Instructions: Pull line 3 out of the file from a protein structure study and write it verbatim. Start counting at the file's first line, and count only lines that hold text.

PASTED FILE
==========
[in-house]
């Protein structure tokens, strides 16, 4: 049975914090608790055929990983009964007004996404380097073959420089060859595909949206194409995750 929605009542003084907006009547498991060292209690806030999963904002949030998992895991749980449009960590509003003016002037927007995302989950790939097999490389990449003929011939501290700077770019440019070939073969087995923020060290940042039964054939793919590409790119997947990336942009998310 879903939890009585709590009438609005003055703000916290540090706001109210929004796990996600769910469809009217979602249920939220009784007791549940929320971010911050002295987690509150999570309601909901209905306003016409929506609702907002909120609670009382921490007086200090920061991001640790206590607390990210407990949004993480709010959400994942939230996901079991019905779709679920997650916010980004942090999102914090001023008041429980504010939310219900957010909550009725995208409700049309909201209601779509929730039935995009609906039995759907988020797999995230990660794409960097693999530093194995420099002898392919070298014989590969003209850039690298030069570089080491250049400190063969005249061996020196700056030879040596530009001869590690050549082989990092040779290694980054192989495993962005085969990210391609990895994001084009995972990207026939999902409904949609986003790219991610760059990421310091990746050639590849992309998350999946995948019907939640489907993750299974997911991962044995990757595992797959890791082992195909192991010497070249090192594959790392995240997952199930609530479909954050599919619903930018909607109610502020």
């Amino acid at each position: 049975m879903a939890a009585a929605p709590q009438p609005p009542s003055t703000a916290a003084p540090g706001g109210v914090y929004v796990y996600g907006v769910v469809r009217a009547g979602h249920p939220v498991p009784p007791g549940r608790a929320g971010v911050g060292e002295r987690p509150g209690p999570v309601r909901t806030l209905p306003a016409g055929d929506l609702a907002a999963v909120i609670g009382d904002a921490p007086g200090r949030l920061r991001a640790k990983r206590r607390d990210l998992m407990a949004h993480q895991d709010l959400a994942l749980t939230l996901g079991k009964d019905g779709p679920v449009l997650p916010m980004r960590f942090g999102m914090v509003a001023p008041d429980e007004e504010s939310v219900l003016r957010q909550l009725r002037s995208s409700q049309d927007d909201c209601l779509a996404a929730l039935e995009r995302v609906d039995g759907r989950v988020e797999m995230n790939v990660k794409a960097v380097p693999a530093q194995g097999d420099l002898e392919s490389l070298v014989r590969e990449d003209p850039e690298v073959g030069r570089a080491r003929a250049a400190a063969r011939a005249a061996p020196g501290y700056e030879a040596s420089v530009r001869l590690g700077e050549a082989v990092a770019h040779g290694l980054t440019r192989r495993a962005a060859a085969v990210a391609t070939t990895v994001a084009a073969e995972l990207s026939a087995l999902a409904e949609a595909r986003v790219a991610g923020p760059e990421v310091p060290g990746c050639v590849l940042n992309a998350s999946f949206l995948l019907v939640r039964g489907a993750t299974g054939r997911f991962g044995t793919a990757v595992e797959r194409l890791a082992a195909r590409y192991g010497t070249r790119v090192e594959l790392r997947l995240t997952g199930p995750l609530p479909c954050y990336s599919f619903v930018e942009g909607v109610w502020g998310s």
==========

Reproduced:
């Amino acid at each position: 049975m879903a939890a009585a929605p709590q009438p609005p009542s003055t703000a916290a003084p540090g706001g109210v914090y929004v796990y996600g907006v769910v469809r009217a009547g979602h249920p939220v498991p009784p007791g549940r608790a929320g971010v911050g060292e002295r987690p509150g209690p999570v309601r909901t806030l209905p306003a016409g055929d929506l609702a907002a999963v909120i609670g009382d904002a921490p007086g200090r949030l920061r991001a640790k990983r206590r607390d990210l998992m407990a949004h993480q895991d709010l959400a994942l749980t939230l996901g079991k009964d019905g779709p679920v449009l997650p916010m980004r960590f942090g999102m914090v509003a001023p008041d429980e007004e504010s939310v219900l003016r957010q909550l009725r002037s995208s409700q049309d927007d909201c209601l779509a996404a929730l039935e995009r995302v609906d039995g759907r989950v988020e797999m995230n790939v990660k794409a960097v380097p693999a530093q194995g097999d420099l002898e392919s490389l070298v014989r590969e990449d003209p850039e690298v073959g030069r570089a080491r003929a250049a400190a063969r011939a005249a061996p020196g501290y700056e030879a040596s420089v530009r001869l590690g700077e050549a082989v990092a770019h040779g290694l980054t440019r192989r495993a962005a060859a085969v990210a391609t070939t990895v994001a084009a073969e995972l990207s026939a087995l999902a409904e949609a595909r986003v790219a991610g923020p760059e990421v310091p060290g990746c050639v590849l940042n992309a998350s999946f949206l995948l019907v939640r039964g489907a993750t299974g054939r997911f991962g044995t793919a990757v595992e797959r194409l890791a082992a195909r590409y192991g010497t070249r790119v090192e594959l790392r997947l995240t997952g199930p995750l609530p479909c954050y990336s599919f619903v930018e942009g909607v109610w502020g998310s």